Insurance professionals could help avert trauma, pain and remorse by helping clients construct a Plan B should they carry debt.
June 29--PALM SPRINGS -- John Adinolfe calls it like he sees it: "bullying."
Or ask Marcia Arsenault, another Citizens Property Insurance Corp. customer. She said the state-run insurer suddenly slashed coverage to less than half what it would take to replace her 2009 manufactured home in Jupiter -- only to double its offer after The Palm Beach Post inquired.
"They just steamroller over the common people," Arsenault said. "I don't suppose, if I hadn't called the newspaper, anybody would have paid attention."
Citizens, whose board approved an overall rate cut of 1 percent Wednesday after acknowledging it could not justify continued rate hikes for most customers, is simply trying to be a responsible insurer of last resort, company officials say.
But customers like Adinolfe, who lives in Palm Springs, feel like they're being pushed around for reasons they struggle to understand. He said this was the choice Citizens gave him: put a new roof on his owner-occupied triplex, costing him $24,000, or lose insurance coverage entirely.
Never mind he says the company should have been able to confirm the roof was replaced 20 or fewer years ago, and Citizens says it allows roofs up to 25 years old. The roof survived multiple hurricanes without a claim, had no visible damage, and Citizens never offered a report detailing any particular faults, he said. In the end, he saw little choice but to pay. He is aware of no other insurer who will cover him.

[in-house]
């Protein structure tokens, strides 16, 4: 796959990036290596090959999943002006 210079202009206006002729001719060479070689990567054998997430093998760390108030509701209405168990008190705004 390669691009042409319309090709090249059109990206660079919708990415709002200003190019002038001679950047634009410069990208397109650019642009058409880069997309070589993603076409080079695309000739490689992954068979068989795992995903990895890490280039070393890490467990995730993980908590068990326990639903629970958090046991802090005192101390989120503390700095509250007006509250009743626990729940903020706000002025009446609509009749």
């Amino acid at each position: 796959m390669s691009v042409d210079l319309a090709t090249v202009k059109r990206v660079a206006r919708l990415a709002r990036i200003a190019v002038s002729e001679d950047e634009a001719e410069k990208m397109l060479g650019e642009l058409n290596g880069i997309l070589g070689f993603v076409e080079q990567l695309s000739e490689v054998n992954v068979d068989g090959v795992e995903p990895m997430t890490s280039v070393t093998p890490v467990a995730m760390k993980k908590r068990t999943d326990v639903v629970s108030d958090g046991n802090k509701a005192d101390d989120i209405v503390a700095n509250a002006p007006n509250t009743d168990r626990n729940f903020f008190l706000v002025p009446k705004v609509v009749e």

"They're able to do whatever they want to do and get away with it," Adinolfe said. "To me, that's bullying."
Citizens officials say that is not their intent, and emphasize it is important to work with agents to make sure the company has the right information. A company executive speaking to hundreds of concerned mobile home owners in Boynton Beach last month agreed to check on the questions of anyone who asked.
"We want to give policyholders and their agents the information they need to make well-reasoned decisions," said Citizens spokesman Michael Peltier. "That's not being a bully, it's being a responsible insurer of last resort."
Customers have options including, for example, an updated roof inspection to make sure replacement is needed, he said. Roofs under 25 years old can still be deemed uninsurable if they are judged have less than three years of life left, he noted.
Some who get fed up can leave if they want. About 600,000 of 1.5 million Citizens customers have moved to private competitors in the last couple of years, a record number.